WASHINGTON, DC (January 4, 2018) – As cryptocurrencies continue to garner national and international headlines, the North American Securities Administrators Association (NASAA) today reminded Main Street investors to be cautious about investments involving cryptocurrencies.
“Investors should go beyond the headlines and hype to understand the risks associated with investments in cryptocurrencies, as well as cryptocurrency futures contracts and other financial products where these virtual currencies are linked in some way to the underlying investment,” said Joseph P. Borg, NASAA President and Director of the Alabama Securities Commission.
Cryptocurrencies are a medium of exchange that are created and stored electronically in the blockchain, a distributed public database that keeps a permanent record of digital transactions. Current common cryptocurrencies include Bitcoin, Ethereum and Litecoin. Unlike traditional currency, these alternatives have no physical form and typically are not backed by tangible assets. They are not insured or controlled by a central bank or other governmental authority, cannot always be exchanged for other commodities, and are subject to little or no regulation.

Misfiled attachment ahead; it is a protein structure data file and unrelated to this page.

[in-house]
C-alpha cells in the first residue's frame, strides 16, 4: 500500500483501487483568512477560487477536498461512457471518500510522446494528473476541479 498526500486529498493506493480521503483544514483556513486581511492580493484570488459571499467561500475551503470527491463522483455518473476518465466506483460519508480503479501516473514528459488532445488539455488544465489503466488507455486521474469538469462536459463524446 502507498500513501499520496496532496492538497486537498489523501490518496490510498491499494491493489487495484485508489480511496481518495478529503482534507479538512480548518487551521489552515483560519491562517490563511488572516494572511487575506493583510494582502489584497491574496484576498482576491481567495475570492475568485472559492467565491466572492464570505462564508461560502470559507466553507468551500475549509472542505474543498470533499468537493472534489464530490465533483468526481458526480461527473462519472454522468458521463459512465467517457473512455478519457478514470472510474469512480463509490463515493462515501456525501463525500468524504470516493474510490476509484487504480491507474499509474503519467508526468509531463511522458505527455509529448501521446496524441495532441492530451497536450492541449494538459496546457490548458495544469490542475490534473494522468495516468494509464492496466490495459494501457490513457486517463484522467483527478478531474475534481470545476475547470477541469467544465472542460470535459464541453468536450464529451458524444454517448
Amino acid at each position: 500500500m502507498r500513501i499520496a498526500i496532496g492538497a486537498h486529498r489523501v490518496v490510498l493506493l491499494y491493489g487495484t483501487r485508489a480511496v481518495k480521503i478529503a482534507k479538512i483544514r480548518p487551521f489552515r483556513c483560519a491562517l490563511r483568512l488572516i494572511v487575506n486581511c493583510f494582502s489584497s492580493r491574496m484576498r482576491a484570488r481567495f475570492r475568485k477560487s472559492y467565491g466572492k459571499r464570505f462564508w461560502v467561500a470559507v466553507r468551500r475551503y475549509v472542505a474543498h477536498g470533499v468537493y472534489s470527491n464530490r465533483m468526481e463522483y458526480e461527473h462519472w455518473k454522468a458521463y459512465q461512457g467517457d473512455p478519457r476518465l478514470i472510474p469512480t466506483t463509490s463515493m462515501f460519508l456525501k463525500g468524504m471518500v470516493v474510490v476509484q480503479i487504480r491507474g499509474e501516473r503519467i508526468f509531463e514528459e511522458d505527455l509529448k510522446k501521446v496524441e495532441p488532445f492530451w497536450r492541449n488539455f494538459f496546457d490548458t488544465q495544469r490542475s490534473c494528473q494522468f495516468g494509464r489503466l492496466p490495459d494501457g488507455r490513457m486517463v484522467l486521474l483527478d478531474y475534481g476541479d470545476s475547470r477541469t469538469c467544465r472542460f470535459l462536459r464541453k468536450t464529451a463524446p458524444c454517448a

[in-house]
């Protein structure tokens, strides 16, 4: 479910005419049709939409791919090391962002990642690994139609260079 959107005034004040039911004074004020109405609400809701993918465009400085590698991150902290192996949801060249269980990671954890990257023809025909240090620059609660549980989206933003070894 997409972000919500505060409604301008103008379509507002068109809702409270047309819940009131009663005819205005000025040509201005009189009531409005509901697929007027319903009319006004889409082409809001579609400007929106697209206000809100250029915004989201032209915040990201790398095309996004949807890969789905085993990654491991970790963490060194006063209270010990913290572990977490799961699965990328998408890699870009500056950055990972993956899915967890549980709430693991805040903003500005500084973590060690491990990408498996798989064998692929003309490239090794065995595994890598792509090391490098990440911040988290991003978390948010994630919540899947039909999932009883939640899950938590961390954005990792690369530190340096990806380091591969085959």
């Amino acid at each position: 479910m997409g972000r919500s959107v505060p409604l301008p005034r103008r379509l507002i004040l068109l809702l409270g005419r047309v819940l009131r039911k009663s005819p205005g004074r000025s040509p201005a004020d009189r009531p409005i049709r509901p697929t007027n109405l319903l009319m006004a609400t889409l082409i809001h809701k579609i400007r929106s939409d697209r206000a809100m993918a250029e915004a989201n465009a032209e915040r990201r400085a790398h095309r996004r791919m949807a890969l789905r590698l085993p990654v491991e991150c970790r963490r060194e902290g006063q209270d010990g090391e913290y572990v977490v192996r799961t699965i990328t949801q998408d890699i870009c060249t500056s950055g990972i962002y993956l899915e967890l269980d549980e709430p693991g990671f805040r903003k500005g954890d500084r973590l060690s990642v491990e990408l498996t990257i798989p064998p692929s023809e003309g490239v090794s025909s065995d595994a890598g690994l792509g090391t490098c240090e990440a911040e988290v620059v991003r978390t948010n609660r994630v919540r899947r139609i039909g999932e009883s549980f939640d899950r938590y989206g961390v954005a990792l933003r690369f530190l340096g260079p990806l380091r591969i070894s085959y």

A NASAA survey of state and provincial securities regulators shows 94 percent believe there is a “high risk of fraud” involving cryptocurrencies. Regulators also were unanimous in their view that more regulation is needed for cryptocurrency to provide greater investor protection.
“The recent wild price fluctuations and speculation in cryptocurrency-related investments can easily tempt unsuspecting investors to rush into an investment they may not fully understand,” Borg said. “Cryptocurrencies and investments tied to them are high-risk products with an unproven track record and high price volatility. Combined with a high risk of fraud, investing in cryptocurrencies is not for the faint of heart.”